> few hundred thousand members. The Eighteenth
      > Amendment was entering
      > upon its second year, and rum-runners and
      > bootleggers were beginning
      > to acquire confidence. The sins of the flappers were
      > disturbing the
      > nation; it was at about this time that Philadelphia
      > produced the
      > "moral gown" and the Literary Digest featured a
      > symposium entitled,
      > "Is the Younger Generation in Peril?" The first
      > radio broadcasting
      > station in the country was hardly four months old
      > and the radio craze
      > was not yet. Skirts had climbed halfway to the knee
      > and seemed likely
      > to go down again, a crime commission had just been
      > investigating
      > Chicago's crime wave, Judge Landis had become the
      > czar of baseball,
      > Dempsey and Carpentier had signed to meet the
      > following summer at
      > Boyle's Thirty Acres, and Main Street and The
      > Outline of History were
      > becoming best sellers.
      > The nation was spiritually tired. Wearied by the
      > excitements of the
      > war and the nervous tension of the Big Red Scare,
      > they hoped for quiet
      > and healing. Sick of Wilson and his talk of
      > America's duty to
      > humanity, callous to political idealism, they hoped
      > for a chance to
      > pursue their private affairs without governmental
      > interference and to
      > forget about public affairs. There might be no such
      > word in the
      > dictionary as normalcy, but normalcy was what they
      > wanted.
      > Every new administration at Washington begins in a
      > atmosphere of
      > expectant good will, but in this case the airs which
      > lapped the
      > capital were particularly bland. The smile of the
      > new President was as
      > warming as a spring thaw after a winter of
      > discontent. For four long
      > years the gates of the White House had been locked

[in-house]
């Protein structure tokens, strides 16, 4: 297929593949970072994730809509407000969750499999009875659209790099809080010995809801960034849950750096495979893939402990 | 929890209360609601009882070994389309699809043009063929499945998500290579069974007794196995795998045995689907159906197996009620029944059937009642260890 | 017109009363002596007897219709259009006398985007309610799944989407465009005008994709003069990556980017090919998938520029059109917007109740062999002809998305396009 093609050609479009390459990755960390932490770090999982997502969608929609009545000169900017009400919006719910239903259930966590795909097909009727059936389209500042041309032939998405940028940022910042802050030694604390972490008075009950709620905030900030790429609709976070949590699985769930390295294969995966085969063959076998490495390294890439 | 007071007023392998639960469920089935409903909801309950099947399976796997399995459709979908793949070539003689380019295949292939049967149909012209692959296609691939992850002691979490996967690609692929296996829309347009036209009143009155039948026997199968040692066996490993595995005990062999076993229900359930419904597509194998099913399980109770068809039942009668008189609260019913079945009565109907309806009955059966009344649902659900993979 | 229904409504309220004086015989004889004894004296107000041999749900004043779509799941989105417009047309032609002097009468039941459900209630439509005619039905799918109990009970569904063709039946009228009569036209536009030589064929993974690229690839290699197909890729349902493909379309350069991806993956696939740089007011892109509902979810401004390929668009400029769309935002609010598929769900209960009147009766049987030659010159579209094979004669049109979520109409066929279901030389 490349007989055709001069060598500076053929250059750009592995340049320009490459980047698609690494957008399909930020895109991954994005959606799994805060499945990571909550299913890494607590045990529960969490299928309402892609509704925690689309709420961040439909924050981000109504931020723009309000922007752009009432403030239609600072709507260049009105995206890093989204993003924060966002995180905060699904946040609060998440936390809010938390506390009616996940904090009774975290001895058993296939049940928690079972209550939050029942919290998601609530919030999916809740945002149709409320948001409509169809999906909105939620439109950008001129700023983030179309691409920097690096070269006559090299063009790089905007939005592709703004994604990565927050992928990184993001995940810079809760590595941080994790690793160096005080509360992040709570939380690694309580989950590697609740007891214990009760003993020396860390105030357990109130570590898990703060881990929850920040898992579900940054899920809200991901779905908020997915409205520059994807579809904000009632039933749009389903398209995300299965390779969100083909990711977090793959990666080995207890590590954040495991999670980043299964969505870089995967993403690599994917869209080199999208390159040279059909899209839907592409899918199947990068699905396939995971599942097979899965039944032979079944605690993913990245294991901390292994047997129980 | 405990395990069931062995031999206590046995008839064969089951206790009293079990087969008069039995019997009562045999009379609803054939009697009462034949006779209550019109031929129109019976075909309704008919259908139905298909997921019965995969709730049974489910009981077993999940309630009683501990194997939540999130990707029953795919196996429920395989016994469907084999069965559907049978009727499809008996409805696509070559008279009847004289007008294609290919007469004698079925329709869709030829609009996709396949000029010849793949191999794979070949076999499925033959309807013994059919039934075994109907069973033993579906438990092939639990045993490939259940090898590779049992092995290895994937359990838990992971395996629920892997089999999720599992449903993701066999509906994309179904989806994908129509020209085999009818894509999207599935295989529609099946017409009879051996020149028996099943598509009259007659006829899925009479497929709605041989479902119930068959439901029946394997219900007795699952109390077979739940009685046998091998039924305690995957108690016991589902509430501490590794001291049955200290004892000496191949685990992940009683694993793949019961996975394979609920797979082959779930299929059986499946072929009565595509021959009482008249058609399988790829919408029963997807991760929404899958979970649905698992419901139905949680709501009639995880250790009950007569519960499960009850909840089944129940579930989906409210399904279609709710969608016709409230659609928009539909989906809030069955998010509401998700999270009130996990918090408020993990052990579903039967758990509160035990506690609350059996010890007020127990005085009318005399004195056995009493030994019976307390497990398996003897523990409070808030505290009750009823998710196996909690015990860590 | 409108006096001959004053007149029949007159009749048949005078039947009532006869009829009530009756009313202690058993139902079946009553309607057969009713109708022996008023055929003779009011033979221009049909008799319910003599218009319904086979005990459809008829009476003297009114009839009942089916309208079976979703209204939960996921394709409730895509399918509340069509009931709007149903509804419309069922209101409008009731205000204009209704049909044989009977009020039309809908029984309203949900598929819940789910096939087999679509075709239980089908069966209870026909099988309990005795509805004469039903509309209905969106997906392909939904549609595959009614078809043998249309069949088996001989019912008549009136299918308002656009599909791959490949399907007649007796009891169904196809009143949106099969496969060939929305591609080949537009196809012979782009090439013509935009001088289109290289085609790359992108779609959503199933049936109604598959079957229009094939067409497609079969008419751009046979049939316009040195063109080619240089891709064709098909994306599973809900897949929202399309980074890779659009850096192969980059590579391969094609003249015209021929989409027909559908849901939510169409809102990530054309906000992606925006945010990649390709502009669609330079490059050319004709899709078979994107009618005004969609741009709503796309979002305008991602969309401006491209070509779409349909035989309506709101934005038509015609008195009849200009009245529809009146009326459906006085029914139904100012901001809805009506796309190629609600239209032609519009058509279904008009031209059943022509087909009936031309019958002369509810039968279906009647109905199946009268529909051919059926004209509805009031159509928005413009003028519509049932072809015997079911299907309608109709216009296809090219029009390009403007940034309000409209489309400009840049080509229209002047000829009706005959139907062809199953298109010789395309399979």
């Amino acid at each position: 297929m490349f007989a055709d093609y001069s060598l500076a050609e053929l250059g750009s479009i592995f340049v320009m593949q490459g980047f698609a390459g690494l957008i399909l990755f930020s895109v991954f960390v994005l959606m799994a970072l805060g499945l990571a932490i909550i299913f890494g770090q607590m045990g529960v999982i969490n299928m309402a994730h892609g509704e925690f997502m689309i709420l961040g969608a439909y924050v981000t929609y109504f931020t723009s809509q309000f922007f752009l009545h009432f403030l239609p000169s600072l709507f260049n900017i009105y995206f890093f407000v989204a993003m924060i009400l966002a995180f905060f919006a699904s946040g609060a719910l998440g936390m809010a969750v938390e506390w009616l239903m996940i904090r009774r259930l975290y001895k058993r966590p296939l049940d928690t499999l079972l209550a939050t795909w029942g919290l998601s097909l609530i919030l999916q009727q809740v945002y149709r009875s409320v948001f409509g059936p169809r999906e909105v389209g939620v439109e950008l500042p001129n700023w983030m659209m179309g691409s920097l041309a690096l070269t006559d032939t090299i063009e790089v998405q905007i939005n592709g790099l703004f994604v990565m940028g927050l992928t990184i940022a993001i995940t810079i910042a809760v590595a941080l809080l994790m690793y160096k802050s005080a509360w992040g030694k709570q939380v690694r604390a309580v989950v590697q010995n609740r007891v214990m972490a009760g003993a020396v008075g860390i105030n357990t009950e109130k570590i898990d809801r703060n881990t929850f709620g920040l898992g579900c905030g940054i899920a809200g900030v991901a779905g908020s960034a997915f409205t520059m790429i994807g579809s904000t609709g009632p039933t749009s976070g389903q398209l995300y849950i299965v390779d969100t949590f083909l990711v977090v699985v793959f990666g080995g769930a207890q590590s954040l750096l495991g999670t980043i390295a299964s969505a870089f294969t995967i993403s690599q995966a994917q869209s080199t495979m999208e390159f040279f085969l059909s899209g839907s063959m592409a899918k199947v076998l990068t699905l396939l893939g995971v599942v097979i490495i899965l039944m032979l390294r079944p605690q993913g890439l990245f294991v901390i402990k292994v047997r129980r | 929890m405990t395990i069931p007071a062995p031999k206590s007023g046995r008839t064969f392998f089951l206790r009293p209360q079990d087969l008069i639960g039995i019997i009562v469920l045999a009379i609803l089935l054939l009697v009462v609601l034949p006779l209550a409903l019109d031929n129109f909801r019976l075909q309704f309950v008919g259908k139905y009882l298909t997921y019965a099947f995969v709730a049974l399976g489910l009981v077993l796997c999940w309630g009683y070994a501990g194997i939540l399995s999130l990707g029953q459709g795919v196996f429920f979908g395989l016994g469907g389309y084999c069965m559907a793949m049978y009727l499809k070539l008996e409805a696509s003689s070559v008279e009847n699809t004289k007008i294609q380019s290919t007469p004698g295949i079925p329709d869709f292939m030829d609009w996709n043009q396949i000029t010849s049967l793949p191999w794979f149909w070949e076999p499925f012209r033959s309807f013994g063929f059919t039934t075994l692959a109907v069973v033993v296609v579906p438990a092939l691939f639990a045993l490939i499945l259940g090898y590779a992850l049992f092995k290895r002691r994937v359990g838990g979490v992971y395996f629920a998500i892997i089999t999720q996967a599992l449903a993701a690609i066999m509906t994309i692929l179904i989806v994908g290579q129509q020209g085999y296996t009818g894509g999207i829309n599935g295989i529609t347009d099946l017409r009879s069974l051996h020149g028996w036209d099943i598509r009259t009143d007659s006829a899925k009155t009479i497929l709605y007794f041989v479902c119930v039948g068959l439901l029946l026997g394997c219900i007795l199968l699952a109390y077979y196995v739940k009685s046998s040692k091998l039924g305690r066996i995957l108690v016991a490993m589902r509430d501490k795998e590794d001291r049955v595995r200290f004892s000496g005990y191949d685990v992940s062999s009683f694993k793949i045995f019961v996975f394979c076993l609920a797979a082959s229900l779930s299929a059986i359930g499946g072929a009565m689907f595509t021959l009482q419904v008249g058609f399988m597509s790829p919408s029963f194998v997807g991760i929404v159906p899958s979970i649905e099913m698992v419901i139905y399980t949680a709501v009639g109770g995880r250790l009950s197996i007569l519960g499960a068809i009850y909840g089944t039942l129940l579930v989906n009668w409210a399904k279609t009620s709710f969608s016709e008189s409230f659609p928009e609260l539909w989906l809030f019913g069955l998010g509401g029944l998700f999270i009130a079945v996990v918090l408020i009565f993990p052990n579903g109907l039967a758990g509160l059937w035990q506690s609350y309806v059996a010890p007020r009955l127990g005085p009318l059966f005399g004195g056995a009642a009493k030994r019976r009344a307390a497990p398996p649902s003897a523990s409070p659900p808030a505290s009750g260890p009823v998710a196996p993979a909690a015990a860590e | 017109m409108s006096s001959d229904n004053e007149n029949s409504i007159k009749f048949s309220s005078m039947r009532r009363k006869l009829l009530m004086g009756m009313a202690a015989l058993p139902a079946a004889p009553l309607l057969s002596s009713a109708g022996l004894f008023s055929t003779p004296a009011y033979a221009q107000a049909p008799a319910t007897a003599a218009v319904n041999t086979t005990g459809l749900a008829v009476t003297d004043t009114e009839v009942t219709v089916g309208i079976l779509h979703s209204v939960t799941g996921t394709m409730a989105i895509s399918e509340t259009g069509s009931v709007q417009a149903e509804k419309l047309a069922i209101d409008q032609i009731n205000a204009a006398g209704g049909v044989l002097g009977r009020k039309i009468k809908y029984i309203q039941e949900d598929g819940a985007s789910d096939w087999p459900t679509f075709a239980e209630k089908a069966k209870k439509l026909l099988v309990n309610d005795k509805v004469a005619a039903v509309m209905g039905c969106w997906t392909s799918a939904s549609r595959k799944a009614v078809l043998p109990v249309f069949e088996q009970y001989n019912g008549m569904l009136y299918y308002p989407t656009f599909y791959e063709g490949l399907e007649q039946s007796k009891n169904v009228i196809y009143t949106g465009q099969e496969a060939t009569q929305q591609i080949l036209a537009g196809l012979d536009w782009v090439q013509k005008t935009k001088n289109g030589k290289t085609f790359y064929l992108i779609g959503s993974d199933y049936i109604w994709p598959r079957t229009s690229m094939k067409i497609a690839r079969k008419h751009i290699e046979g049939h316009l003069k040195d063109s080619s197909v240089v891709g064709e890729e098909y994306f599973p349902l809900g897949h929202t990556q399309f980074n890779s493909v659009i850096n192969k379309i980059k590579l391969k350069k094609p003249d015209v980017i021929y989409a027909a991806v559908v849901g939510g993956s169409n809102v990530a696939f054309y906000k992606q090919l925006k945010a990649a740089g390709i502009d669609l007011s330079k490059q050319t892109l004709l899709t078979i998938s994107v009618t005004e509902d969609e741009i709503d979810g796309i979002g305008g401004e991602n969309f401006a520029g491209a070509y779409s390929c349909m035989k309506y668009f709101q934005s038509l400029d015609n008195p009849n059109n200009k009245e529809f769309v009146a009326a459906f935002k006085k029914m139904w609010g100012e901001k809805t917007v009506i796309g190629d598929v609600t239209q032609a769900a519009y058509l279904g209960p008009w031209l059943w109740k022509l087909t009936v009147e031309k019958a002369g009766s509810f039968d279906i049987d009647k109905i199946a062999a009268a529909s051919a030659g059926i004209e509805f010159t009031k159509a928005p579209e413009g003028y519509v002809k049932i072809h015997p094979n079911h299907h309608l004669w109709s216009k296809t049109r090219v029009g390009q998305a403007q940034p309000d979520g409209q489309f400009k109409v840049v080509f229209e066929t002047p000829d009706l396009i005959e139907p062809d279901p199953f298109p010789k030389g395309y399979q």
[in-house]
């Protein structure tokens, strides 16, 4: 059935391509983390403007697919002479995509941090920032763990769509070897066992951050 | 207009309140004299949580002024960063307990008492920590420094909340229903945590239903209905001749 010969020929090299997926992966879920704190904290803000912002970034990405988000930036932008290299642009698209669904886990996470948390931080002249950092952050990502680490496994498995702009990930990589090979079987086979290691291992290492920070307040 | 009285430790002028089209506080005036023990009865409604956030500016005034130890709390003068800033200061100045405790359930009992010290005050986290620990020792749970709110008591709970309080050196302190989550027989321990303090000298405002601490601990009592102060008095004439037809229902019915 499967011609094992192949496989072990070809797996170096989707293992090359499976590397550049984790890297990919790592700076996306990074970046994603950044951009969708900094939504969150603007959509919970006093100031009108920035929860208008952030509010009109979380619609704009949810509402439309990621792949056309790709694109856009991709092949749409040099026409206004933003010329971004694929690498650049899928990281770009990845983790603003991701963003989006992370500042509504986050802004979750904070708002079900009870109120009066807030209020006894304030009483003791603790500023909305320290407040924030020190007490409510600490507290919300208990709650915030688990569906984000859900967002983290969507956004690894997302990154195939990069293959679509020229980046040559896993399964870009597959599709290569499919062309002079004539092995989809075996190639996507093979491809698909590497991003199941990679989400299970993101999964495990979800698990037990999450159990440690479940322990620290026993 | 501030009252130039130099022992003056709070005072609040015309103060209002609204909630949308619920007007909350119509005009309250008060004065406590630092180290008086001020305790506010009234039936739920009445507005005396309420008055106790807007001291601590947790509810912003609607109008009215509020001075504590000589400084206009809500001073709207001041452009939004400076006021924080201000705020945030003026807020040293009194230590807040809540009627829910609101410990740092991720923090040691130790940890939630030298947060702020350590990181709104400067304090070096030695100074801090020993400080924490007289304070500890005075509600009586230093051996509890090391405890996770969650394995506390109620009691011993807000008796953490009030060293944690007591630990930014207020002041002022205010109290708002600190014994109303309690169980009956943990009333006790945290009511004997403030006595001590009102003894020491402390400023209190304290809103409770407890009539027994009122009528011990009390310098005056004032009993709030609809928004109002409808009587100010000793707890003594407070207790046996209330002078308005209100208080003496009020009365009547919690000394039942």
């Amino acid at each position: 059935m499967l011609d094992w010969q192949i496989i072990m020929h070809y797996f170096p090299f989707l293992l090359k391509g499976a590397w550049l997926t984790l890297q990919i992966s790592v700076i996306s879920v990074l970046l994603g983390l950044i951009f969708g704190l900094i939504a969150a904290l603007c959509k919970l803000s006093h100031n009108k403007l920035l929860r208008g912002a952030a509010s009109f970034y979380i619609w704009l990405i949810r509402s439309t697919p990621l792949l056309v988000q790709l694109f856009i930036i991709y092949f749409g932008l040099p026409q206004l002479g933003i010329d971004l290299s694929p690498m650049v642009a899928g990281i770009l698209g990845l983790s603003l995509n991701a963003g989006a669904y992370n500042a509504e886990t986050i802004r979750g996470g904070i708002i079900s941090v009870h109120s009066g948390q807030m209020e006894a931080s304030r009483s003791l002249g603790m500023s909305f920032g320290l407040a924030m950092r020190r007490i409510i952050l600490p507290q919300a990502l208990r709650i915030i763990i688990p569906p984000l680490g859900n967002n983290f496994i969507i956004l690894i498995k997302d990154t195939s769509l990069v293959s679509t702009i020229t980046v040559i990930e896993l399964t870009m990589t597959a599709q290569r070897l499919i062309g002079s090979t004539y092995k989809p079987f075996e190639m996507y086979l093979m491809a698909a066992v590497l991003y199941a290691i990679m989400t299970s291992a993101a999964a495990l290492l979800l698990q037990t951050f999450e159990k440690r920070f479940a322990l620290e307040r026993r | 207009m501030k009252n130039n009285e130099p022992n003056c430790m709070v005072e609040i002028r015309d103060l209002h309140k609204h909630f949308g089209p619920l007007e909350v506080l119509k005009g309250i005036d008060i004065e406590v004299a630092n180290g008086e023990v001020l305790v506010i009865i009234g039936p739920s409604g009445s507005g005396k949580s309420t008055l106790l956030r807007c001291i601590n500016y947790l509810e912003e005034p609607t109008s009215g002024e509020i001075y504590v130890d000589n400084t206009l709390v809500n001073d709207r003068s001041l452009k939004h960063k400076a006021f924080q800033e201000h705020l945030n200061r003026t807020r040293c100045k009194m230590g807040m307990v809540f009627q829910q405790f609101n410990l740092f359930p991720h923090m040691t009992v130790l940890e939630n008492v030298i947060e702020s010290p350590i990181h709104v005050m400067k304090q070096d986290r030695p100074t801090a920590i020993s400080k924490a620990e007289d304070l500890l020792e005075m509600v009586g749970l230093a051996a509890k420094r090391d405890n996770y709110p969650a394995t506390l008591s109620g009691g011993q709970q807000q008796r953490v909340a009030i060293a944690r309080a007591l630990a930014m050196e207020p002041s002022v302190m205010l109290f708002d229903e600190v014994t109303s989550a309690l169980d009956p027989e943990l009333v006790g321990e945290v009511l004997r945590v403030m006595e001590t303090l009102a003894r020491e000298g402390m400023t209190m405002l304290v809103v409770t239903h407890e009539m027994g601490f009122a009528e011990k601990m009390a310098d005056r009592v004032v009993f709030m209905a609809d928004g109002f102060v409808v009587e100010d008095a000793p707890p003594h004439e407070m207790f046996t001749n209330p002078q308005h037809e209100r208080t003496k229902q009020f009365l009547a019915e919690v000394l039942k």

> and guarded with
      > sentries. Harding's first official act was to throw
      > them open, to
      > permit a horde of sight-seers to roam the grounds
      > and flatten their
      > noses against the executive window-panes and
      > photograph one another
      > under the great north portico; to permit flivvers
      > and trucks to detour
      > from Pennsylvania Avenue up the driveway and chortle
      > right past the
      > presidential front door. The act seemed to symbolize
      > the return of the
      > government to the people. Wilson had been denounced
      > as an autocrat,
      > had proudly kept his own counsel; Harding modestly
      > said he would rely
      > on the "best minds" to advise him, and took his oath
      > of office upon
      > the verse from Micah which asks, "What doth the Lord
      > require of thee
      > but to do justly, and to love mercy, and to walk
      > humbly with thy God?"
      > Wilson had seemed to be everlastingly prying into
      > the affairs of
      > business and had distrusted most business men;
      > Harding meant to give
      > them as free a hand as possible "to resume their
      > normal onward way."
      > And finally, whereas Wilson had been an austere
      > academic theorist,
      > Harding was "just folks": he radiated an unaffected
      > good nature, met
      > reporters and White House visitors with a warm
      > handclasp and a genial
      > word, and touched the sentimental heart of America
      > by establishing in
      > the White House a dog named Laddie Boy. "The
      > Washington atmosphere of
      > today is like that of Old Home Week or a college
      > class reunion," wrote
      > Edward G. Lowry shortly after Harding took office.
      > "The change is
      > amazing. The populace is on a broad grin." An era of
      > good will seemed
      > to be beginning.
      > Warren Harding had two great assets, and these were
      > already apparent.
      > First, he looked as a President of the United States
      > should. He was
      > superbly handsome. His face and carriage had a
      > Washingtonian nobility
      > and dignity, his eyes were benign; he photographed
      > well and the
      > pictures of him in the rotogravure sections won him
      > affection and
      > respect. And he was the friendliest man who ever had
      > entered the White